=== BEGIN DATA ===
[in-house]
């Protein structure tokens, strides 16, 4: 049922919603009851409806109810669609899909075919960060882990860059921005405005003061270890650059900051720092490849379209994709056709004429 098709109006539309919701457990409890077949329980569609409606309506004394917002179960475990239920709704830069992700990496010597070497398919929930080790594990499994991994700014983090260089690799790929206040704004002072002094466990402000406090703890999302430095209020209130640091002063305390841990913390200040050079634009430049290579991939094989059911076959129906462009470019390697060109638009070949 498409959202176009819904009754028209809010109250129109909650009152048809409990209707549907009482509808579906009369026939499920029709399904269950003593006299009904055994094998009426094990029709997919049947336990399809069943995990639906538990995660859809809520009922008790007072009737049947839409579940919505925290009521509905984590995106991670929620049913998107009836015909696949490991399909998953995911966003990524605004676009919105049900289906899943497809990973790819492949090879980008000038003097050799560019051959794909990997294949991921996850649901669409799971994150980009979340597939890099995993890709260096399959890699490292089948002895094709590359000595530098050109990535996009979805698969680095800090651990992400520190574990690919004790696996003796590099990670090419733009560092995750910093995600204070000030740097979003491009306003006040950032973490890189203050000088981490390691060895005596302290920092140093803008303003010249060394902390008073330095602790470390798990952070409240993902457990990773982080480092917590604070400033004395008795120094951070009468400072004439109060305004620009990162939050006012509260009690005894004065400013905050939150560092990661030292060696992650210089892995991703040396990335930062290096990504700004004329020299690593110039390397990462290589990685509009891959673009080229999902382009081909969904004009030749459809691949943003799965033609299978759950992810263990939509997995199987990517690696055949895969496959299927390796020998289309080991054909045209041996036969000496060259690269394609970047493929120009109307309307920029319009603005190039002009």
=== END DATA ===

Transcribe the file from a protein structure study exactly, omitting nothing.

[in-house]
């Protein structure tokens, strides 16, 4: 049922919603009851409806109810669609899909075919960060882990860059921005405005003061270890650059900051720092490849379209994709056709004429 098709109006539309919701457990409890077949329980569609409606309506004394917002179960475990239920709704830069992700990496010597070497398919929930080790594990499994991994700014983090260089690799790929206040704004002072002094466990402000406090703890999302430095209020209130640091002063305390841990913390200040050079634009430049290579991939094989059911076959129906462009470019390697060109638009070949 498409959202176009819904009754028209809010109250129109909650009152048809409990209707549907009482509808579906009369026939499920029709399904269950003593006299009904055994094998009426094990029709997919049947336990399809069943995990639906538990995660859809809520009922008790007072009737049947839409579940919505925290009521509905984590995106991670929620049913998107009836015909696949490991399909998953995911966003990524605004676009919105049900289906899943497809990973790819492949090879980008000038003097050799560019051959794909990997294949991921996850649901669409799971994150980009979340597939890099995993890709260096399959890699490292089948002895094709590359000595530098050109990535996009979805698969680095800090651990992400520190574990690919004790696996003796590099990670090419733009560092995750910093995600204070000030740097979003491009306003006040950032973490890189203050000088981490390691060895005596302290920092140093803008303003010249060394902390008073330095602790470390798990952070409240993902457990990773982080480092917590604070400033004395008795120094951070009468400072004439109060305004620009990162939050006012509260009690005894004065400013905050939150560092990661030292060696992650210089892995991703040396990335930062290096990504700004004329020299690593110039390397990462290589990685509009891959673009080229999902382009081909969904004009030749459809691949943003799965033609299978759950992810263990939509997995199987990517690696055949895969496959299927390796020998289309080991054909045209041996036969000496060259690269394609970047493929120009109307309307920029319009603005190039002009």